United States District Court, C.D. California
MEMORANDUM AND ORDER SUMMARILY DISMISSING PETITION
OTIS D. WRIGHT, II, District Judge.
On August 15, 2014, Petitioner Ernesto Moulic, Jr., also known as Ernest Cardenas Cardona, proceeding pro se, filed a Petition for Writ of Habeas Corpus by a Person in Federal Custody ("Petition"), under 28 U.S.C. § 2241. Petitioner is currently detained by U.S. Immigration and Customs Enforcement ("ICE") at Adelanto Detention Facility. Pet. at 1. Petitioner challenges his California state conviction for committing a lewd act upon a child under age 14 in violation of California Penal Code § 288(a), for which he was sentenced on October 27, 2011, to three years in prison, with 676 days of presentence custody credit. See id. at 2; People v. Cardenas, 2012 WL 5308055, at *4 (Cal.Ct.App. 2012).
On August 25, 2014, the Court issued an Order to Show Cause why the Petition should not be dismissed for lack of jurisdiction. Docket No. 5, at 1. The Court explained that, from the face of the Petition, it appeared that Petitioner had already served his three-year state sentence and was in federal immigration custody pending removal. Id. at 2. If that was the case, Petitioner would not be "in custody pursuant to the judgment of conviction under attack, " and the Court would have no jurisdiction to consider the Petition. Id.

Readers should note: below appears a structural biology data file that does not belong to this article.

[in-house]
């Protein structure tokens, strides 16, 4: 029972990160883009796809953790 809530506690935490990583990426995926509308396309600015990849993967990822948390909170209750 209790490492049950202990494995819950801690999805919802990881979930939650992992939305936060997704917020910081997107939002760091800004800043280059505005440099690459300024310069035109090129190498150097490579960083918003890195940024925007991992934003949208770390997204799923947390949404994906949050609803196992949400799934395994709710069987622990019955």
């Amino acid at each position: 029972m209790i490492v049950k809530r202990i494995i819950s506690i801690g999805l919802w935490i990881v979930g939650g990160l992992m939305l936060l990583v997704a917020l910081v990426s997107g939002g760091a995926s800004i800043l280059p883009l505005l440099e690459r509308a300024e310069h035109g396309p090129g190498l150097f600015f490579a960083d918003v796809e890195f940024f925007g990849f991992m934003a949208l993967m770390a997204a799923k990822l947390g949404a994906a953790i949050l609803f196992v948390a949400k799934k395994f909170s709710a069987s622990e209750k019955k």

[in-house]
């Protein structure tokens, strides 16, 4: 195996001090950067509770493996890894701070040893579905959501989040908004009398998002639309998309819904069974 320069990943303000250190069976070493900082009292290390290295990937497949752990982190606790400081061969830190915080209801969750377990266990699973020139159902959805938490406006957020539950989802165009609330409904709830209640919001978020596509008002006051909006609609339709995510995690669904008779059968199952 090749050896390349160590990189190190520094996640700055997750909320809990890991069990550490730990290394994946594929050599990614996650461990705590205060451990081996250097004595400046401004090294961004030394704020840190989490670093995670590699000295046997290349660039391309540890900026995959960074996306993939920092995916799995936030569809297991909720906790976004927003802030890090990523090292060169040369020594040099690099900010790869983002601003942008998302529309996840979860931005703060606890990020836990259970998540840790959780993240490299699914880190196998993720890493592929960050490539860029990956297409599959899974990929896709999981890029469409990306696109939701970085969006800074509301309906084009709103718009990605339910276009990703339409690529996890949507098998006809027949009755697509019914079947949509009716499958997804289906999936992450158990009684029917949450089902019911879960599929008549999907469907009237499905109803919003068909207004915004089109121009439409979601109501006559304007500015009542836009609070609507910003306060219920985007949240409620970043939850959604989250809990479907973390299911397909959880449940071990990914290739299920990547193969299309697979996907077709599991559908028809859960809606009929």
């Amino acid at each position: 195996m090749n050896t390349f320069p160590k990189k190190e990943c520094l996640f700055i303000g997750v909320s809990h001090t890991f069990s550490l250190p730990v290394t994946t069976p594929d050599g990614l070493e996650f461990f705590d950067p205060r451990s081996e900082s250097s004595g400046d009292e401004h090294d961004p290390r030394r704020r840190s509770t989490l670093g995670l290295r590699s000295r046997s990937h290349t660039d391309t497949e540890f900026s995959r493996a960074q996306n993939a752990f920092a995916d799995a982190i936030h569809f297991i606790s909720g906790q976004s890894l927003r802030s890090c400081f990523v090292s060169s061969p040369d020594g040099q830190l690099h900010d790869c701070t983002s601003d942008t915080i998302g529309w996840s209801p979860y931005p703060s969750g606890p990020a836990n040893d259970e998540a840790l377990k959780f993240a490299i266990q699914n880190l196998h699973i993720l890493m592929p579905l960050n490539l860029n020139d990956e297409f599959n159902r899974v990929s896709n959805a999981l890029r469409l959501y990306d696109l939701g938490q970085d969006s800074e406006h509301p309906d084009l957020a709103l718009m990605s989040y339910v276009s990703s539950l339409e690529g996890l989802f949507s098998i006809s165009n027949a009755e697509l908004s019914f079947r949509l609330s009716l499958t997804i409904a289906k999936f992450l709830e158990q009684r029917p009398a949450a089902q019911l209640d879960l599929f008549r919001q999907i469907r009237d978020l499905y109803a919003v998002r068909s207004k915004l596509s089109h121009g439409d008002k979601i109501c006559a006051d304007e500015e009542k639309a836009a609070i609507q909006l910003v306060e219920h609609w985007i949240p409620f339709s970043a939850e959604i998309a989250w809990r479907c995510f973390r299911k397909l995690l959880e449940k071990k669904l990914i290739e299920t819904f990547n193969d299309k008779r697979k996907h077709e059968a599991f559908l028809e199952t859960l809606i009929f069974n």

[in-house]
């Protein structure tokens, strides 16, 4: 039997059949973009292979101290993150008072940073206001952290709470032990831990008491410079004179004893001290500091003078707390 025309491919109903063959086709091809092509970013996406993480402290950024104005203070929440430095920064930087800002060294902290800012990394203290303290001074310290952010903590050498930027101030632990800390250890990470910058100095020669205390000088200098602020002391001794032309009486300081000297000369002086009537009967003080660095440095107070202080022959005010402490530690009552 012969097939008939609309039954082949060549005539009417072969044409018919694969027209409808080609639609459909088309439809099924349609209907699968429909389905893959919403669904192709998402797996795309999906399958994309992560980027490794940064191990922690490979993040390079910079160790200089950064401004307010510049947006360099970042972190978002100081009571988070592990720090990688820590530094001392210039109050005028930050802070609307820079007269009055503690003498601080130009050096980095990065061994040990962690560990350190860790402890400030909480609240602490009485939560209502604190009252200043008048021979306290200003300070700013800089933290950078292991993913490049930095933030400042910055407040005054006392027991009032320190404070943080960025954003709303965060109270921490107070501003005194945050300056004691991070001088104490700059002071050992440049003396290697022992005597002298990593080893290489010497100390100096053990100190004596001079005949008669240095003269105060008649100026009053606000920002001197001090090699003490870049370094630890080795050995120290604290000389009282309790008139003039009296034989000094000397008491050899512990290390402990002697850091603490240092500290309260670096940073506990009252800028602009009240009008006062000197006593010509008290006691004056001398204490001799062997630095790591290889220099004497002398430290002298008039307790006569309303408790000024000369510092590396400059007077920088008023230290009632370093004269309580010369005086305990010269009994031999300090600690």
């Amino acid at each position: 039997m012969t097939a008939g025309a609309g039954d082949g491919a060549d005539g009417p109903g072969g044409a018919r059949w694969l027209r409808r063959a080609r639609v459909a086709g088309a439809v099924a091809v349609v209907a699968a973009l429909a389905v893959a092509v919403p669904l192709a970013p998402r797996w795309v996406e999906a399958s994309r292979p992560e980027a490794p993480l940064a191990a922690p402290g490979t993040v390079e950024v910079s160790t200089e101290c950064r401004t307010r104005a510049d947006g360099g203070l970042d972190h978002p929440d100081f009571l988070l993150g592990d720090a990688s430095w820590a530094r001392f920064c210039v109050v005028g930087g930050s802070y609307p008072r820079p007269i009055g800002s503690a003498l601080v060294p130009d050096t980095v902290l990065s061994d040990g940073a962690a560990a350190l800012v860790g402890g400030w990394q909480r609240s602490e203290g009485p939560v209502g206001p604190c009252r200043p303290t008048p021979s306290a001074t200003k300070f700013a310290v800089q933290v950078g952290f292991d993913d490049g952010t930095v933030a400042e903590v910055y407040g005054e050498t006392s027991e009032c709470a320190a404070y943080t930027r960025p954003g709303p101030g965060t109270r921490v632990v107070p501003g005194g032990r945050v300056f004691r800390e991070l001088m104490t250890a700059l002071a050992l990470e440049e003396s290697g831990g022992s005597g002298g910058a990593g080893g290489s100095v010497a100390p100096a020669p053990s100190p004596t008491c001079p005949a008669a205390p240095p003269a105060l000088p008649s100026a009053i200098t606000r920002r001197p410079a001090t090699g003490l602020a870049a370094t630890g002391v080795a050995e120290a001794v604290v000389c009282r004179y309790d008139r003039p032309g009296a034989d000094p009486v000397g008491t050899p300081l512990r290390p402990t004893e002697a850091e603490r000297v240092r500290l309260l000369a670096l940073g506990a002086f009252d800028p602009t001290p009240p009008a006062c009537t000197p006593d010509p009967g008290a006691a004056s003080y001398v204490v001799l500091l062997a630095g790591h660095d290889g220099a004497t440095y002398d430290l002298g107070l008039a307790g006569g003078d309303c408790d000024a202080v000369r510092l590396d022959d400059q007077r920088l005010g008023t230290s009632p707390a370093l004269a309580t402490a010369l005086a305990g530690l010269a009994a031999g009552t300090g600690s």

On September 8, 2014, Petitioner filed a Response to the Order to Show Cause. Docket No. 10. In his Response, Petitioner acknowledges that he has completed his state prison sentence and that he is in ICE custody on account of his state conviction. Id. at 2. However, Petitioner argues that his detention by ICE violates the Fifth Amendment's Double Jeopardy Clause. Id. at 1.
The Court lacks jurisdiction to consider the Petition. As explained in the Order to Show Cause, once a petitioner has served his state sentence, he may not attack the state conviction through a federal writ of habeas corpus, even if he has been placed in federal immigration custody as a direct consequence of the state conviction. See Resendiz v. Kovensky , 416 F.3d 952, 960-61 (9th Cir. 2005); Contreras v. Schiltgen , 122 F.3d 30, 31-32 (9th Cir. 1997). As for Petitioner's claim of a double jeopardy violation, "[b]ecause deportation proceedings are civil and not criminal in nature, they cannot form the basis for a double jeopardy claim." United States v. Yacoubian , 24 F.3d 1, 10 (9th Cir. 1994).
IT IS THEREFORE ORDERED that (1) the Petition is denied, and (2) Judgment be entered summarily ...